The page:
HOSPITALS

&

MEDICINE

IN THE

1850s

 

Insane asylums in the 1850's were popular. Doctors considered the insane to be disorganized individuals that needed to be in an organized society, i.e. an asylum. Asylums were believed to be for city people that were disorganized in their mind and therefore could not live in society. To cure this, they were sent to an asylum where their life there was organized and structured. Furthermore, these asylums were not in the city, but in the country for relaxation and easement of the mind. One problem with this theory was money. Financially, it was hard to implement this. Hospitals of today were not seen until after the civil war, and then they were basically for soldiers. Midwives were still seen, but they were quickly being ousted by doctors. The medicinal ads below illustrate some of the "remedies" that were being sold during the 1850's. One such ad illustrates opium as the "poor child's nurse." A movement, tied in with temperance, developed in the 1850's against opium. Exercise and health were considered good for the well being of the body, as can be seen below with the exercise instructions and illustrations.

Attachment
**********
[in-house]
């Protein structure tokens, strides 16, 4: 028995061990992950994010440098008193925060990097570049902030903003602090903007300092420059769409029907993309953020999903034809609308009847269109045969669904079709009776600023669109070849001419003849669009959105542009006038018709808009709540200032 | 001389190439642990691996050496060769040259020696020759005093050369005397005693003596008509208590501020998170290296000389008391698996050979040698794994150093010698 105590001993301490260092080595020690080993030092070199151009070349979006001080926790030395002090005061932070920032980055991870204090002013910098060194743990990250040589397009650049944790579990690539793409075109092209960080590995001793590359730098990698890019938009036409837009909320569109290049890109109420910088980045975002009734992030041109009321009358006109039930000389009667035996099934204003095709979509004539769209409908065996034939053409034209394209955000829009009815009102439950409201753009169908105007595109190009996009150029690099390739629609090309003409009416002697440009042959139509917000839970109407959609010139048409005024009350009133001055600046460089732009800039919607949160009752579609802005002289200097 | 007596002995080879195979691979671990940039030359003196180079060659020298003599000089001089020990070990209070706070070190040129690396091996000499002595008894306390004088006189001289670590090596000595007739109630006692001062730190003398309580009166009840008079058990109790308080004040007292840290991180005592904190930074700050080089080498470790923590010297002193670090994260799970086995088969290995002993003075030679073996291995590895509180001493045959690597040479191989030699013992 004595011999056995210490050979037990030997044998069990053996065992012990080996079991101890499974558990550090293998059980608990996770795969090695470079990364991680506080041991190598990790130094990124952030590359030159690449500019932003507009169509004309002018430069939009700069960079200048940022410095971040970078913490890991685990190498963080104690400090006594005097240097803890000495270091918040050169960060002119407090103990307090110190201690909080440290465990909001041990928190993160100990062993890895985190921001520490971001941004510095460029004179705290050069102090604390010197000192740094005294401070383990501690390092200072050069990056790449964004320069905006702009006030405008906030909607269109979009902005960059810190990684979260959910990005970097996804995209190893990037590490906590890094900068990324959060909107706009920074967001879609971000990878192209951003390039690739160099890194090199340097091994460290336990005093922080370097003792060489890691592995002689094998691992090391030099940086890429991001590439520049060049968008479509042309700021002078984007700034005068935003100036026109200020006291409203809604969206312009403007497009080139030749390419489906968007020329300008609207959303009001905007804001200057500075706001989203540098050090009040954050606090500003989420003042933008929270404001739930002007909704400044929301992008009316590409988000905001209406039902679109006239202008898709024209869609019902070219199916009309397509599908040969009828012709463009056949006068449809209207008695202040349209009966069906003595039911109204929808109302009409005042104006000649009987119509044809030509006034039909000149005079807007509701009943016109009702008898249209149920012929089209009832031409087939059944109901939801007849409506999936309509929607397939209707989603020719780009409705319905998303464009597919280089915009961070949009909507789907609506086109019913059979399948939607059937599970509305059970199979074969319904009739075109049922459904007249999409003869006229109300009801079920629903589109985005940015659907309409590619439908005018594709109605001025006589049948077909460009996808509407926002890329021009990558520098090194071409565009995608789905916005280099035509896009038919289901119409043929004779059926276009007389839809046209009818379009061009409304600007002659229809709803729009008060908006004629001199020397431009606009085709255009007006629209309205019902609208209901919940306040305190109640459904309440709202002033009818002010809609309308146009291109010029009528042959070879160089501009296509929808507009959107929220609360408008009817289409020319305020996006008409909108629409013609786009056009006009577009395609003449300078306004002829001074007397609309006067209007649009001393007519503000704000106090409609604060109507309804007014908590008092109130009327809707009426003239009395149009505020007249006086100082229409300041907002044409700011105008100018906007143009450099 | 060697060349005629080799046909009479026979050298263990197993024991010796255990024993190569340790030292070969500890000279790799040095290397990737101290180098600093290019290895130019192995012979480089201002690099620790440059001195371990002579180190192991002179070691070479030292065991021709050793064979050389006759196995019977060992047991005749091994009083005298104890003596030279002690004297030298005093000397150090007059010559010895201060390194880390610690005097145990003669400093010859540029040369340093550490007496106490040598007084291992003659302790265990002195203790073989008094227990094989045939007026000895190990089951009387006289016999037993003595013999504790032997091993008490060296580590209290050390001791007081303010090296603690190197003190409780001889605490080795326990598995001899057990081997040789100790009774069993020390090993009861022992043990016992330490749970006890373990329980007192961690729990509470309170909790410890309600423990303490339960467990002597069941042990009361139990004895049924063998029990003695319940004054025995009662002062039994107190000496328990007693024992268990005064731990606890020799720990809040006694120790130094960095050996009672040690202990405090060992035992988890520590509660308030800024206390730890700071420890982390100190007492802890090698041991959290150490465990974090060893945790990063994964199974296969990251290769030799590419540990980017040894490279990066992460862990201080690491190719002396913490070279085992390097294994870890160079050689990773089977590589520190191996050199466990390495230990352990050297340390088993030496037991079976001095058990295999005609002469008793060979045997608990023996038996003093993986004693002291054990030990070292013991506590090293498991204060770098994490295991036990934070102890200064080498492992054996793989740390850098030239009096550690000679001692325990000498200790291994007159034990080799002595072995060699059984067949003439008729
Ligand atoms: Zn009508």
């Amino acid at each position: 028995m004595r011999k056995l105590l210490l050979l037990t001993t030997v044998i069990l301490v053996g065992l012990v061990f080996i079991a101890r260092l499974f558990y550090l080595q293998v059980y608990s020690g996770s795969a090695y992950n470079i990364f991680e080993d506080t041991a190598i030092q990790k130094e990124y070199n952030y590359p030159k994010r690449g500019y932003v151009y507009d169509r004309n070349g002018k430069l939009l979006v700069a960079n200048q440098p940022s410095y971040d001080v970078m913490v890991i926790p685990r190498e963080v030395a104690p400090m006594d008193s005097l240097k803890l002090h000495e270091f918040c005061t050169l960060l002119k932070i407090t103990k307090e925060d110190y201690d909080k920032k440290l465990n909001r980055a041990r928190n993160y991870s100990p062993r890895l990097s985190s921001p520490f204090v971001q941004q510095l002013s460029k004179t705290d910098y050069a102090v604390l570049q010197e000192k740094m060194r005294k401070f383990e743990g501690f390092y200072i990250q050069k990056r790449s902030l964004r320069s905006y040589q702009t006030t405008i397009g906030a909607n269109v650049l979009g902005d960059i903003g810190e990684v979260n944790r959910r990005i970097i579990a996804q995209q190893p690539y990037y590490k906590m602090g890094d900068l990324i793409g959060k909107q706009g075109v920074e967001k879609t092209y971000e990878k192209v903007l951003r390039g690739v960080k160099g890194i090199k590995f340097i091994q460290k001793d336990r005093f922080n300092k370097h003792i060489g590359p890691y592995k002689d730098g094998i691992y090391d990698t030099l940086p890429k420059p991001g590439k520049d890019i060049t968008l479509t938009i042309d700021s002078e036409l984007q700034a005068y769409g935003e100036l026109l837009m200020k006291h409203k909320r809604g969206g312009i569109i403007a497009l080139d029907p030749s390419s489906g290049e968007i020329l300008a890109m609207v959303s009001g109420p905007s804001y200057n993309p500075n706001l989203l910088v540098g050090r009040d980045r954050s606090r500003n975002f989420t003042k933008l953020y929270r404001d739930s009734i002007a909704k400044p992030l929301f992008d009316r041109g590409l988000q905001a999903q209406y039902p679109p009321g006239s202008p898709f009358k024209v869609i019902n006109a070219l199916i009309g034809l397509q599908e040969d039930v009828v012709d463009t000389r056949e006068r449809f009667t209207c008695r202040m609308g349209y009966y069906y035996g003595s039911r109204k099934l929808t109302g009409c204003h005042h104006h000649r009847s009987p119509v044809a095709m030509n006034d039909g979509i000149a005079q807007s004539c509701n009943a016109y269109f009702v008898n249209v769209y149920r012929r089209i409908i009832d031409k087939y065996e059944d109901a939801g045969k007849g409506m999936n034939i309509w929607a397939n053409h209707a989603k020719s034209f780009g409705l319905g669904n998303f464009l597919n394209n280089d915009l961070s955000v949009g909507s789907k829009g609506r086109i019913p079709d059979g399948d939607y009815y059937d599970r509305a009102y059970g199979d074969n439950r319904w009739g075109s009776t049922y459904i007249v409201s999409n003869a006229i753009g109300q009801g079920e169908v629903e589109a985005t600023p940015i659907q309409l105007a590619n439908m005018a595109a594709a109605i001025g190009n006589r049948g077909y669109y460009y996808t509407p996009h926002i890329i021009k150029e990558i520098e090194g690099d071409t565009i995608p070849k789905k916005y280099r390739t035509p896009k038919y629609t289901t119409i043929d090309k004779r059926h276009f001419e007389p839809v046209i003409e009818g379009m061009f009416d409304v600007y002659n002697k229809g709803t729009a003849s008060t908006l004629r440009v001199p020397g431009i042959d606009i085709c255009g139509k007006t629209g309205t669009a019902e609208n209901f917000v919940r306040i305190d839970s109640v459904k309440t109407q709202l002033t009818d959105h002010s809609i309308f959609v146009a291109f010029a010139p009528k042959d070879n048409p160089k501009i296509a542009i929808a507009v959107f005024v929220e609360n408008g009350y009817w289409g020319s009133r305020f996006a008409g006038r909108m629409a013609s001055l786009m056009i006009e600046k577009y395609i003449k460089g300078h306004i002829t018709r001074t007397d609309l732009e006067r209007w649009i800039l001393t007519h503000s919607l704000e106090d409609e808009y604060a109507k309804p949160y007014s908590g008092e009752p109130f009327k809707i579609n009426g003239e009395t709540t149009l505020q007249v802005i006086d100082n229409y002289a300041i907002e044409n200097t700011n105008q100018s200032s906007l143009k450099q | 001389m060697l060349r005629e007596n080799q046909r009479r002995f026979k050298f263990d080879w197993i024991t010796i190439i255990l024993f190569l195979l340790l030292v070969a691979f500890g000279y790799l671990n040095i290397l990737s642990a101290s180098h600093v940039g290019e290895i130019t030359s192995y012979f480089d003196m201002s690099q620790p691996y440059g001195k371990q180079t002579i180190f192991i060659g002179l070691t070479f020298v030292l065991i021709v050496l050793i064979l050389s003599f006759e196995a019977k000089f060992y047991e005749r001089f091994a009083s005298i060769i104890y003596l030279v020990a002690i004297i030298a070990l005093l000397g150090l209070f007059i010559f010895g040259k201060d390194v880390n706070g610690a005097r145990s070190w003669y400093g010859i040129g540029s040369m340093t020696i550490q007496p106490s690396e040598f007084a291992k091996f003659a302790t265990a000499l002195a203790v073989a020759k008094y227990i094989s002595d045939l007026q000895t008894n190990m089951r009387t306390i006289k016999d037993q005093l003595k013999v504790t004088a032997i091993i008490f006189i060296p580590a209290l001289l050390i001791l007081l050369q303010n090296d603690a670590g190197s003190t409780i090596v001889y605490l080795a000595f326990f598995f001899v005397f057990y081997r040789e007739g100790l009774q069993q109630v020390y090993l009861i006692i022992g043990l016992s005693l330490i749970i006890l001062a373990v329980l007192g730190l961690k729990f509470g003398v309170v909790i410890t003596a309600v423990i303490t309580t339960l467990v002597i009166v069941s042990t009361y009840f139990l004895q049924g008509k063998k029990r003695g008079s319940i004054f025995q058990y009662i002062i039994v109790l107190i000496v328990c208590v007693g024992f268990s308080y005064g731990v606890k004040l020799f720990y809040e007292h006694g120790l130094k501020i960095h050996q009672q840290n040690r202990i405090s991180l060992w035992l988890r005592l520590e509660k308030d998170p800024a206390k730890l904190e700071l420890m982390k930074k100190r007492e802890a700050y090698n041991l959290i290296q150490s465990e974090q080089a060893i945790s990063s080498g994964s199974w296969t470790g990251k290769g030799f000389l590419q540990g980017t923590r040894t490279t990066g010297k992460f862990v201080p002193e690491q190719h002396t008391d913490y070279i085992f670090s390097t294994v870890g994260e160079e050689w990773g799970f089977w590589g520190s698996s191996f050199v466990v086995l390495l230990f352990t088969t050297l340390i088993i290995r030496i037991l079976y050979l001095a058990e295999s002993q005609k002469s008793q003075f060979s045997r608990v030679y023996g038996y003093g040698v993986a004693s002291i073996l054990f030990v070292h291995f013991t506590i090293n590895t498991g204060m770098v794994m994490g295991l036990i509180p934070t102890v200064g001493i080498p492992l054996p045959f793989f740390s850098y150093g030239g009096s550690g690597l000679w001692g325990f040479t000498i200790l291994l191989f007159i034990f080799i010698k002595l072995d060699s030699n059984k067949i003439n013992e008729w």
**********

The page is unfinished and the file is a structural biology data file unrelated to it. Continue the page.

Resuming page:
INSANE ASYLUM

 MEDICINAL ADS

EXCERCISE & HEALTH

 

INSANE ASYLUM:


LUNATIC ASYLUM ON BLACWELL'S ISLAND,1859.

COURTESY OF HARPER'S WEEKLY

 

MEDICINAL ADS:

 
APOTHECARY AD, 1852.

 
MIDWIFE AD, 1854.


BRACES AD, 1854.

 
ARTIFICIAL LIMBS AD, 1851.

 
ENEMA AD, 1854.

 
PILLS AD, 1859.

COURTESY OF HARPER'S WEEKLY


OPIUM, 1859.

COURTESY OF HARPER'S WEEKLY

 

EXERCISE & HEALTH:


"PROPER AND IMPROPER POSITION TO LIE IN BED," in Jane Taylor, Woulds't Know Thyself (New York, 1858). This illustration appears in a health manual, advocating sleeping in a prone position rather than being propped up on two pillows and a huge bolster. (Nylander, ill. 79)

 

 

 

COURTESY OF WORCESTER HISTORICAL MUSEUM.

 

 

 

 

 

 

 

 

CALISTHENICS, 1857

COURTESY OF HARPER'S WEEKLY

REOURCES UTILIZED:

CITY OF WORCESTER. CITY DIRECTORY, 1851.

CITY OF WORCESTER. CITY DIRECTORY, 1852.

CITY OF WORCESTER. CITY DIRECTORY, 1854.

NYLANDER, JANE C. OUR OWN SNUG FIRESIDE. NEW HAVEN: YALE UNIVERSITY PRESS, 1994.

 

ADDITIONAL RESOURCES:

Florence Nightingale: Distinuished Women of Past and Present

Florence Nightingale Museum Web Site

The International Network for the History of Hospitals

Princeton University Press: The History of Science and Medicine, Philosophy of Science

 

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